How long has it been estimated germs can live on our circulating coins?
No one has a solid number, however, it is known that viruses and bacteria can survive on most surfaces for about 48 hours.
How prevalent is narcotic residue on our bank notes?
It may be surprising, but almost all of our bank notes have traces of cocaine and other illegal drugs on them. One recent study indicated that up to 90 percent of the European Union, 92 percent of the U.S., and just about all British bank notes are contaminated to some extent.
This may sound nuts, but how can I reliably count the edge reeding on a coin?
People have been known to count the reeding by hand, but in this age of better technology I would suggest taking a scan or image of the reeds, print out that image, then do your counting. You can draw on the image, making it easier to count reliably.
Is there a low-tech way to count reeding that makes sense?
Try this: roll the coin in soft clay, then count the reeding from the flat image.
Are the reeding numbers consistent on all Morgan silver dollars?
The number of reeds on Morgan dollars normally ranges between 177 and 194. Notable exceptions include the 1878 reverse of 1878 known as Van Allen-Mallis or VAM-224 with 168 reeds and eight die pairs of Wide Reeding, 1921 Morgans each with 157 reeds. The 1878 8 Tail Feathers variety known as VAM-6 is known to have at least three different numbers of reeds.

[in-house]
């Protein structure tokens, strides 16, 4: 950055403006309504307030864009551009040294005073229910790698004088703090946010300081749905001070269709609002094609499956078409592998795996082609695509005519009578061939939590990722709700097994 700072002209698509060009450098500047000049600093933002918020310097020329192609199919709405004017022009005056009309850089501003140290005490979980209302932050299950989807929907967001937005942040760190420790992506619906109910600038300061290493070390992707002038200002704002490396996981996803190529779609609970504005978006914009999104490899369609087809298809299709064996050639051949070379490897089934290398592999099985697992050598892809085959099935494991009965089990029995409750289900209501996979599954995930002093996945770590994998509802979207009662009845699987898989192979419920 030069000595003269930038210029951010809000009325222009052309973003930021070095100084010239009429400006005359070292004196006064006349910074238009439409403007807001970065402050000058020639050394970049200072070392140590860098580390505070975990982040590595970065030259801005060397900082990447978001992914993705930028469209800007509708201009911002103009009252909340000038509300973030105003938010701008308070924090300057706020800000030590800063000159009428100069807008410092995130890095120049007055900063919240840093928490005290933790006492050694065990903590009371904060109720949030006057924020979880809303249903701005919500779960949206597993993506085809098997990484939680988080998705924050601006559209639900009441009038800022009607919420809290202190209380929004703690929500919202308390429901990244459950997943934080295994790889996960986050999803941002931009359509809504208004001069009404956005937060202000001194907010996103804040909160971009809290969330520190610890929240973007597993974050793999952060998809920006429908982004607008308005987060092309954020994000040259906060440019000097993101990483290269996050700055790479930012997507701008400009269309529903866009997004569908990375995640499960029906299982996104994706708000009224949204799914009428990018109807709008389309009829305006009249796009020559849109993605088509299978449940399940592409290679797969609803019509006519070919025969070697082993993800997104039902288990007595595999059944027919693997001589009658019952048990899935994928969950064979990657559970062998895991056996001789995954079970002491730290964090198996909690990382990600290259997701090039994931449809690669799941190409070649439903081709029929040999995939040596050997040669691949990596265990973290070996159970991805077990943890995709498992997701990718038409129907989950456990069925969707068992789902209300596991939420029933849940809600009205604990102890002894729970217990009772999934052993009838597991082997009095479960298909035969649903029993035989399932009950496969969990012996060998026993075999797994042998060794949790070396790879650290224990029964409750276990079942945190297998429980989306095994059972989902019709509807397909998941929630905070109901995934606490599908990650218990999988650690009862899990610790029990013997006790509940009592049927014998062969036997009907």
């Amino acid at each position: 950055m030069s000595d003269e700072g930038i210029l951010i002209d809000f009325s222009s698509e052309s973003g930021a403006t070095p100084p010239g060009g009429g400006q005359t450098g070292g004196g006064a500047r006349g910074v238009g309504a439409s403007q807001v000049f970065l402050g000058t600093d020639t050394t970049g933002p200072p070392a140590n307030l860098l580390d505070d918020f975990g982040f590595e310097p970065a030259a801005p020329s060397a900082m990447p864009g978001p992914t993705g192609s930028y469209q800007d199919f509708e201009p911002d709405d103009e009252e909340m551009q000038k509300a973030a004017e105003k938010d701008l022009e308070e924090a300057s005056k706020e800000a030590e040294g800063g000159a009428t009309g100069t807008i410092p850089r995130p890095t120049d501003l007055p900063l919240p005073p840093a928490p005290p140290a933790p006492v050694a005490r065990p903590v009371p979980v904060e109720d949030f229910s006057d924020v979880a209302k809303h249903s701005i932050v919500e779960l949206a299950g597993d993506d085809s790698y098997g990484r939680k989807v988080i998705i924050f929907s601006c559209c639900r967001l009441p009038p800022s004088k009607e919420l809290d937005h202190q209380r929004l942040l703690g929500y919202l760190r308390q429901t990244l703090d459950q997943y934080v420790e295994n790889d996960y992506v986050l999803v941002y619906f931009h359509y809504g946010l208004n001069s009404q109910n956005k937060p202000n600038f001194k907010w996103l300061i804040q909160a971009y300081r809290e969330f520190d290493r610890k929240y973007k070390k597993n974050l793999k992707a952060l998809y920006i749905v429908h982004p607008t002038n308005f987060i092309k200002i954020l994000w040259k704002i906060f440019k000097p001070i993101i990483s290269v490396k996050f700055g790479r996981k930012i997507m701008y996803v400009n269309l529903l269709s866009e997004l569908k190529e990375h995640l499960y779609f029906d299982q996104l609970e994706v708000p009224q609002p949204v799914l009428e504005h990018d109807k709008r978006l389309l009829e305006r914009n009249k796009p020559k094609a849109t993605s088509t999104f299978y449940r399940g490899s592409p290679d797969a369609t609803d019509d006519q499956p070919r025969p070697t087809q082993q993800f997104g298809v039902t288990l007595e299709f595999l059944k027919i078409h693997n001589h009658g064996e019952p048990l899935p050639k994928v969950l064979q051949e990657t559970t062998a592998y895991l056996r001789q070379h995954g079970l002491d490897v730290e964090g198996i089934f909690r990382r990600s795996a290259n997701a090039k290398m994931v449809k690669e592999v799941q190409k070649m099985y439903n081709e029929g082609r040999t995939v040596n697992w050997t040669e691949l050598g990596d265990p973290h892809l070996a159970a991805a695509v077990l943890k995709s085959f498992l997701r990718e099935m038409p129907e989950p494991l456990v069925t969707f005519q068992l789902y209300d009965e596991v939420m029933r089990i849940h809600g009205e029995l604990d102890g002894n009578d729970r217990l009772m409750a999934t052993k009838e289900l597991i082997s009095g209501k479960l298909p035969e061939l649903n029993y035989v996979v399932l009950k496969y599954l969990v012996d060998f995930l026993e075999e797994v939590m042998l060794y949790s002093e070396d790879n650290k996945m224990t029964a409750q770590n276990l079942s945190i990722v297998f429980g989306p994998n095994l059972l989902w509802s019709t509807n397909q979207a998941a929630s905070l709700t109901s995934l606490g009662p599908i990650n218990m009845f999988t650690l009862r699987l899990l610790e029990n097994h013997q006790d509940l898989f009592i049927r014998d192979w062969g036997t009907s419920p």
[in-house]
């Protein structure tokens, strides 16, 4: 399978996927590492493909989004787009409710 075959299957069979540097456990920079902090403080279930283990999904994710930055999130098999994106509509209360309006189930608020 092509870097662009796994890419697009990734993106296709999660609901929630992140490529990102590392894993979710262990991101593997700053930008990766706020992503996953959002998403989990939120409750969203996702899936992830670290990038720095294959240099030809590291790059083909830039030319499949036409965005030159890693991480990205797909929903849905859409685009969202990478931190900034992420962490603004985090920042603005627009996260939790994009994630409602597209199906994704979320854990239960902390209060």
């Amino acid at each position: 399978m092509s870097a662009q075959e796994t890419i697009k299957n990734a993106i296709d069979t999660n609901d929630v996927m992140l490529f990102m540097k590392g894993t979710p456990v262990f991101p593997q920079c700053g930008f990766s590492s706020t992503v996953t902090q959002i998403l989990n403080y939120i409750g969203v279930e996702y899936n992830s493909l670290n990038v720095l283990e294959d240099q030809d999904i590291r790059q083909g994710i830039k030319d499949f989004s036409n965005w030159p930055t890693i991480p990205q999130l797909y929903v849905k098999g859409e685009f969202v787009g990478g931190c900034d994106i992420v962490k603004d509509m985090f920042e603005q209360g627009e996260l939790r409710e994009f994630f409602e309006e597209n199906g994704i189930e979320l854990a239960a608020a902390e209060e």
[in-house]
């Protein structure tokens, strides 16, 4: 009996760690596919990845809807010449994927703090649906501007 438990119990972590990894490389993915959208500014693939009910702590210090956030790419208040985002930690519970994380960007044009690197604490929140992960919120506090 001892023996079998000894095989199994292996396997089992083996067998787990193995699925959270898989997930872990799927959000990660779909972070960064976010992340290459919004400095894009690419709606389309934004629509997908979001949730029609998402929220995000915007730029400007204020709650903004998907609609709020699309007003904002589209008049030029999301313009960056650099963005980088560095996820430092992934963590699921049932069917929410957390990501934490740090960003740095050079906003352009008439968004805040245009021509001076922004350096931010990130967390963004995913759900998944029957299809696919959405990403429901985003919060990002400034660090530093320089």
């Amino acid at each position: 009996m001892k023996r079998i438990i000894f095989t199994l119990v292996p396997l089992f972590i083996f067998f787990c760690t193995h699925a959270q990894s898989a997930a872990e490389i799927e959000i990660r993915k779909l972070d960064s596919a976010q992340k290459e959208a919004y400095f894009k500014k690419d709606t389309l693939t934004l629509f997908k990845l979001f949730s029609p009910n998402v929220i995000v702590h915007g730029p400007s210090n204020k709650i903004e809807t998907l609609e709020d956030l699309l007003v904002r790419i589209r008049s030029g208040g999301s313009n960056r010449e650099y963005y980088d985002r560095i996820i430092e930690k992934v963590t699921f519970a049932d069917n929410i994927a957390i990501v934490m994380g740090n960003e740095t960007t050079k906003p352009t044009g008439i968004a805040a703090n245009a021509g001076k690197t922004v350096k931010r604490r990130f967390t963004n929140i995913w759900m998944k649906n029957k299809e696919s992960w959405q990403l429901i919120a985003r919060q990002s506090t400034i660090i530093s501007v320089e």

Why do our 1-cent, 5-cent and dollar coins have a smooth edge, yet the dime, quarter and half dollar have a reeded edge?
The original intent was for all gold and silver composition or specie coins to have a reeded edge, while the minor base metal composition coins would have a smooth edge. (Some early cents have a lettered edge.) This worked well at first, but with all the changes in denominations and metal compositions since that time, this theory makes about as much sense as our current nickel being larger than is the dime.
Why has the number of reeds on U.S. coins varied as much as was just discussed?
There is no law mandating how many reeds must appear on any specific U.S. coin or coin denomination. Some reeded edge collar devices have been made at the Philadelphia mint facility and then shipped to the other mints; however, some of the branch mints made their own collar devices on occasion.